The Campbell County School Board unanimously approved Monday evening entering into a cost-sharing agreement with a developer to build a drainage system to help limit the amount of stormwater that spills onto school properties along Laxton Road.

Last month, Superintendent Robert Johnson told the school board a developer planning to build a storage unit facility on a vacant lot across Laxton Road from Brookville High School contacted the school division.

Johnson previously said the county was considering the installation of a level-spreader system, which changes the flow of water, directing it into stable areas without causing erosion. After the division spoke with Brian Stokes, an environment manager with Erosion and Sediment Control and Stormwater Management with Campbell County, as well as the division’s engineer, it was recommended the school board not approve a level spreader “for a couple of reasons,” Johnson said.

“It would require a lot of maintenance, which the developer obviously didn’t want to assume responsibility, and we found out through code since it’s on our property, we would own it. If there were issues with that design, that would come back to us and no matter what kind of agreement we had with the developer, we would still own it,” Johnson said.

With Brookville High School Principal Tom Cole’s approval, Johnson said the recommendation is to enter a cost-sharing agreement to “improve the water channel from culvert to culvert.”

“Basically we would assume the cost for the design and to draw up the cost agreement, and the developer would pay for the actual work of having that channel complete,” Johnson said.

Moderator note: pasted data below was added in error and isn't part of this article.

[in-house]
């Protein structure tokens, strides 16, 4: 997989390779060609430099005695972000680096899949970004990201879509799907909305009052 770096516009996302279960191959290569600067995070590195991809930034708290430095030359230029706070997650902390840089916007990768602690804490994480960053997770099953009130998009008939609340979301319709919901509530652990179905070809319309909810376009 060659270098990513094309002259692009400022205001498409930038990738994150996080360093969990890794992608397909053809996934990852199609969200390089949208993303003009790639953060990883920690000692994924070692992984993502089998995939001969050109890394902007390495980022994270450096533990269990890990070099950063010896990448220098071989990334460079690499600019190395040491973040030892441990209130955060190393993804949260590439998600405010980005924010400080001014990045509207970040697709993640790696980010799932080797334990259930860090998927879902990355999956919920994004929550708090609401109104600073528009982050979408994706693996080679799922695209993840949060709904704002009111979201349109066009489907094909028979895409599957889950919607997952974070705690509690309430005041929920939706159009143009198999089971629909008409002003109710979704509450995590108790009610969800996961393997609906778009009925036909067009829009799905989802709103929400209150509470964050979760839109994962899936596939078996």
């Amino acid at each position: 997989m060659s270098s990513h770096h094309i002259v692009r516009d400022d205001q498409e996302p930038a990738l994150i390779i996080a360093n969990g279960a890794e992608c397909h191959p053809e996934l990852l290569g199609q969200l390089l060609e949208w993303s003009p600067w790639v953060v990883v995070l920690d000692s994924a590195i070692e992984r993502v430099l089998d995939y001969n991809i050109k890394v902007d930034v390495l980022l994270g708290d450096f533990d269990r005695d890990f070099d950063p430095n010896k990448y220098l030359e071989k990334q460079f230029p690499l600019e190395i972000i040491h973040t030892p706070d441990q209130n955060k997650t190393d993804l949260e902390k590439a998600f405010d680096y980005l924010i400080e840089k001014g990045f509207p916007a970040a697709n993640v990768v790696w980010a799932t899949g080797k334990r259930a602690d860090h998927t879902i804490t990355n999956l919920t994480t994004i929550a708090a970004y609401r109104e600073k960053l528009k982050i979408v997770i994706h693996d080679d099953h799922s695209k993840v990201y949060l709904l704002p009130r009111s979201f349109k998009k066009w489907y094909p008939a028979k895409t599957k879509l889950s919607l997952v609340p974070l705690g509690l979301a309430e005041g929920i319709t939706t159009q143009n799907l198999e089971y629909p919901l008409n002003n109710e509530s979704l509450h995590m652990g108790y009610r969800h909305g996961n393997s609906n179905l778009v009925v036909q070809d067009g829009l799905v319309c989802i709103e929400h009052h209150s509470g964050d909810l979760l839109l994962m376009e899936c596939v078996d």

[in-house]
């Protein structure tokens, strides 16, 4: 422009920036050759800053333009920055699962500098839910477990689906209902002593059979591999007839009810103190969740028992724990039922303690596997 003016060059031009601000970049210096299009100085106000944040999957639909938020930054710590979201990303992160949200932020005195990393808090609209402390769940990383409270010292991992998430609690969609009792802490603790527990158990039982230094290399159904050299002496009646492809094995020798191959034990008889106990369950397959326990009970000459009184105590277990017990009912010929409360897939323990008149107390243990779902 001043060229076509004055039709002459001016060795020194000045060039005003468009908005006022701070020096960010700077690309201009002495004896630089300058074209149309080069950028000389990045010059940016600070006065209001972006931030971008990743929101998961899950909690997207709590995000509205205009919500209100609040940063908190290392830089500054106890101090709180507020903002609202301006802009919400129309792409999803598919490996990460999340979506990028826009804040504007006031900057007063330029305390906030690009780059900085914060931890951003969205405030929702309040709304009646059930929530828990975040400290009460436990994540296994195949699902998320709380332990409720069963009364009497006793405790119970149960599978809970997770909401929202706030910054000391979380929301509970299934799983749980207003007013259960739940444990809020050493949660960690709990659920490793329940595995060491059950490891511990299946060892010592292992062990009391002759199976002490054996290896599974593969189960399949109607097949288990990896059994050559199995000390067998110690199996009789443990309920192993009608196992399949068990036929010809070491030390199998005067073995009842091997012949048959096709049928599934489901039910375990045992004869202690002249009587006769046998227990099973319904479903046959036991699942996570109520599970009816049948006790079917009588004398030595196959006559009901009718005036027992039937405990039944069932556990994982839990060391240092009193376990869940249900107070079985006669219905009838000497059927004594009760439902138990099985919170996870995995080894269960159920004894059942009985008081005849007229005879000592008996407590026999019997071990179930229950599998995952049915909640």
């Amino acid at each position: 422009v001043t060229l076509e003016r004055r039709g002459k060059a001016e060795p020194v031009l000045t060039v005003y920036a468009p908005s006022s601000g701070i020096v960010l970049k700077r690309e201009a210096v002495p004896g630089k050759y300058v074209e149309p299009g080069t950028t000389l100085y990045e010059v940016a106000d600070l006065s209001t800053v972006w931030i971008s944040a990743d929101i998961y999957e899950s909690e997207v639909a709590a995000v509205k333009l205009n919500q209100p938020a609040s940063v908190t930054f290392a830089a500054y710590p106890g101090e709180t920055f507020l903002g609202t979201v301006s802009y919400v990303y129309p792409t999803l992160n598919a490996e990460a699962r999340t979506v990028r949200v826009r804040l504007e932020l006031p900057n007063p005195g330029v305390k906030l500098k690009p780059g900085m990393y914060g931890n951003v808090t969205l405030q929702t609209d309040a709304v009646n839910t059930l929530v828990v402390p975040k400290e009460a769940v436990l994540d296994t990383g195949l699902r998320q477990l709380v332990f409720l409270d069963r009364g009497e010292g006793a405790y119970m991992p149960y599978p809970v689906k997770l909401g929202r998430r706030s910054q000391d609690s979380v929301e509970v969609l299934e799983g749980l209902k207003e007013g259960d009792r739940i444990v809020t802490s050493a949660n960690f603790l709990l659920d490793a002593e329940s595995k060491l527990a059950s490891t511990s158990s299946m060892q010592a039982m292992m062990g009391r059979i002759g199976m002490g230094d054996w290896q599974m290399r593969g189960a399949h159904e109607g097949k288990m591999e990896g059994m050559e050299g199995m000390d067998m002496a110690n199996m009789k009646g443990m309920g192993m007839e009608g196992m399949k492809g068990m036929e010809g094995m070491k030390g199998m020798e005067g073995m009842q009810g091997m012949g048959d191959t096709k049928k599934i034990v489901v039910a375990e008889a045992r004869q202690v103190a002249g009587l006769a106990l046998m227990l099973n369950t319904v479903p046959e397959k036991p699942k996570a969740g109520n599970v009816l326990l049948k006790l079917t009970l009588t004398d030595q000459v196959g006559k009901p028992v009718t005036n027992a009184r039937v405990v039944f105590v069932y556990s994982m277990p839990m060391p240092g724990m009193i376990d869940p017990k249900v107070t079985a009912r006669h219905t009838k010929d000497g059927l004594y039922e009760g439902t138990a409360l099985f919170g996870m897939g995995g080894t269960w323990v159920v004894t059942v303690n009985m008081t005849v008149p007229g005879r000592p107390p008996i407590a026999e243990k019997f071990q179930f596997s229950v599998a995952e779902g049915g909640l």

He said the agreement would result in improvements to the division’s property.

“We have drainage issues. Because of the way old regulations were, [water] just dumps in, and we have erosion. Brian Stokes from the county said under a lot of circumstances we may in the future have to clean that up. This is an opportunity for us to do that,” Johnson said.

School board members David Phillips and Gary Mattox were absent during Monday’s meeting.

Also during Monday’s meeting, Johnson presented state budget proposals from Gov. Ralph Northam, the Senate and the House of Delegates.

A common proposal among the three budgets is funding for a 5 percent salary increase for Standards of Quality positions.

Localities must contribute funds to the 5 percent increase, which Johnson said would equate to $2.5 million for Campbell County Public Schools.

“We would be between $900,000 and $1 million short of being able to pull that off,” Johnson said to the board. “When we come back in March for that first [budget] meeting, you will have a draft and recommendations about what we would have to do to pull this off, but as I’ve heard from you throughout the year, compensation is a priority.”

Johnson said when budget discussions began in the fall, the division had other requests from departments, such as funding for additional mental health counselors.

Another “highlight of these budgets” is funding for lowering counselor to-student ratios.

“There should be a budget hopefully in the next two weeks, so by the time we come back in March, hopefully we have solid numbers, and we’re not trying to figure out what’s happening [with state funding],” Johnson said.

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Liz Ramos covers K-12 education for The News & Advance. Reach her at (434) 385-5532.

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